Whiteley on Trial
Melbourne University Press, $32.99 pb, 360 pp, 9780522869231
It was the late Robert Hughes who said that ‘apart from drugs, art is the biggest unregulated market in the world’. Journalist Gabriella Coslovich quotes him in her account of the 2016 Whiteley art fraud trial, repeating the line to one of the accused, art dealer Peter Stanley Gant, as he complains to Coslovich about the ramping of certain artist’s prices, the avaricious nature of the art world, and his belief that its chief enthusiasts are tone-deaf in their tastes and wholly obsessed with making money. Never mind that it was a business Gant himself was routinely profiting from, as Coslovich points out to him.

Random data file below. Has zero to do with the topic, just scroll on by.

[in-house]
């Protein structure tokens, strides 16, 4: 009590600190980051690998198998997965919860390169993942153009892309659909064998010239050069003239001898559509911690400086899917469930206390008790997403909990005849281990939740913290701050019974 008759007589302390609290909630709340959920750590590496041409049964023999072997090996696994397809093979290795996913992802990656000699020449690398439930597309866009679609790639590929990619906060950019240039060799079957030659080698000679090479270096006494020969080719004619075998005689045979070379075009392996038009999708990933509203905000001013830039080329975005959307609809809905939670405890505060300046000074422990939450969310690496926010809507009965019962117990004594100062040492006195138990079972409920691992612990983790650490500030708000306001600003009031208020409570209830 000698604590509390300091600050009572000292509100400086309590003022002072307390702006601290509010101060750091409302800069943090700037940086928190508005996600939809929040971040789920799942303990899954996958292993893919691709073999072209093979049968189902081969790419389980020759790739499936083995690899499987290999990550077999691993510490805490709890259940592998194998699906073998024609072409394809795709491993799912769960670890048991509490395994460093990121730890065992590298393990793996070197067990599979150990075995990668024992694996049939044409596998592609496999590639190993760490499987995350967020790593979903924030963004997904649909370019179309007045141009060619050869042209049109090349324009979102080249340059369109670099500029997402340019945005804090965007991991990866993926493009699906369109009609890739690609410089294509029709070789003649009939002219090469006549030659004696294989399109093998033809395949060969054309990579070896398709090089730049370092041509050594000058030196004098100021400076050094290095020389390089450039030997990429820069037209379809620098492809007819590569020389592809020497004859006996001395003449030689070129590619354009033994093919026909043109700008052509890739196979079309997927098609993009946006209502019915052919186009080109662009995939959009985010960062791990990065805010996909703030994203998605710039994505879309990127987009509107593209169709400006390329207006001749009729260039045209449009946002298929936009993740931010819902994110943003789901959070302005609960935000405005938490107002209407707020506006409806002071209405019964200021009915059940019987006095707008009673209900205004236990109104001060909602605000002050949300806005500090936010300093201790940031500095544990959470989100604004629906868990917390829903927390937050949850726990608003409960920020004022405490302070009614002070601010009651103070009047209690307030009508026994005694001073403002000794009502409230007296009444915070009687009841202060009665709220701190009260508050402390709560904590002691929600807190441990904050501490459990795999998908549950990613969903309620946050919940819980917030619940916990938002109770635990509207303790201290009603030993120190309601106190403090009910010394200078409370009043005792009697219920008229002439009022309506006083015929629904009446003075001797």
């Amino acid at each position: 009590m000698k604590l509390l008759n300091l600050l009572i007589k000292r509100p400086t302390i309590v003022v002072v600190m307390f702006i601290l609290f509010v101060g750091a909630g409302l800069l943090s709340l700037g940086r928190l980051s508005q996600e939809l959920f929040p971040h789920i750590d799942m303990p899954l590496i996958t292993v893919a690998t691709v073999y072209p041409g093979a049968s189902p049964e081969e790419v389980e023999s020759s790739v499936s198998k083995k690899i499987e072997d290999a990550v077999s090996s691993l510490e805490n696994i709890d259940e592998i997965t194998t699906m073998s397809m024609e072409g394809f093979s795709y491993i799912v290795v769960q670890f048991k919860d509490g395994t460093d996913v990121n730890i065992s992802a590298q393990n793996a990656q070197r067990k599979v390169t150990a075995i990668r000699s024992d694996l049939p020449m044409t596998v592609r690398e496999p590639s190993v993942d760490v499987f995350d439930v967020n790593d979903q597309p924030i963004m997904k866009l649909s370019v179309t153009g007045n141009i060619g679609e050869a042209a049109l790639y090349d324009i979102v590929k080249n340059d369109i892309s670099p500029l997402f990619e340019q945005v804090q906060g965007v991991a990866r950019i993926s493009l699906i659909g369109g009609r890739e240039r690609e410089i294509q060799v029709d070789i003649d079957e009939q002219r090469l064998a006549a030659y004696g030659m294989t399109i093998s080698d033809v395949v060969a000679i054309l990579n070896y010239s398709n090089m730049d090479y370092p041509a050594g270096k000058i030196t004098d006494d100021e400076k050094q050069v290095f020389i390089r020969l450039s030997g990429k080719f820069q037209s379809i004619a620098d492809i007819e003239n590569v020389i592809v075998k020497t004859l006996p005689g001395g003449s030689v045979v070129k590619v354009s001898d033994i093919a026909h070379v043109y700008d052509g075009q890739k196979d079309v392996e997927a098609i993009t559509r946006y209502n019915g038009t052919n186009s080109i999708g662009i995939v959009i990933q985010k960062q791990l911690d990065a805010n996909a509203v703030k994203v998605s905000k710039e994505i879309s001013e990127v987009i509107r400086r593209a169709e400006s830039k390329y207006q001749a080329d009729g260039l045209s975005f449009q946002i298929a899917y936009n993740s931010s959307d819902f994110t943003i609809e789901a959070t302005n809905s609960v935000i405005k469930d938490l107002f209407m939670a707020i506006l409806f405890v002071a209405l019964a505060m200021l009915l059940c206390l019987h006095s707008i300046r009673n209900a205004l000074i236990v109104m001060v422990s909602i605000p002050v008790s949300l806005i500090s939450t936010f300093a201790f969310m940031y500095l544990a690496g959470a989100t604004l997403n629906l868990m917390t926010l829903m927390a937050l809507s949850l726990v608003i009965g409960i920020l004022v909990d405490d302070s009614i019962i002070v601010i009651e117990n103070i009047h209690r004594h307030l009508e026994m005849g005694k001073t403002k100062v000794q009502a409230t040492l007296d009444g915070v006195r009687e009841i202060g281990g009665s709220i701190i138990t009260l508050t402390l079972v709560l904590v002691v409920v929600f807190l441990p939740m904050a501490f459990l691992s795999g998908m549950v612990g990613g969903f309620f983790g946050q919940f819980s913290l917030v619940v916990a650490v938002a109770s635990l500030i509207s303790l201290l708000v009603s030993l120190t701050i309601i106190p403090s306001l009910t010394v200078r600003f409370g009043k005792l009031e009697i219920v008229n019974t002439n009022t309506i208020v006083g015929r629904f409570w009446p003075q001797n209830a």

Whiteley On Trial is Coslovich’s detailed and impeccably researched investigation into the Victorian Supreme Court prosecution’s attempt to prove that Gant and Melbourne conservator Mohamed Aman Siddique were engaged in a fraudulent enterprise. The pair was convicted in 2016 – in defiance of a Prasad direction from the trial judge to find the defendants not guilty – but later acquitted when the prosecution with-drew the case on the eve of the appeal.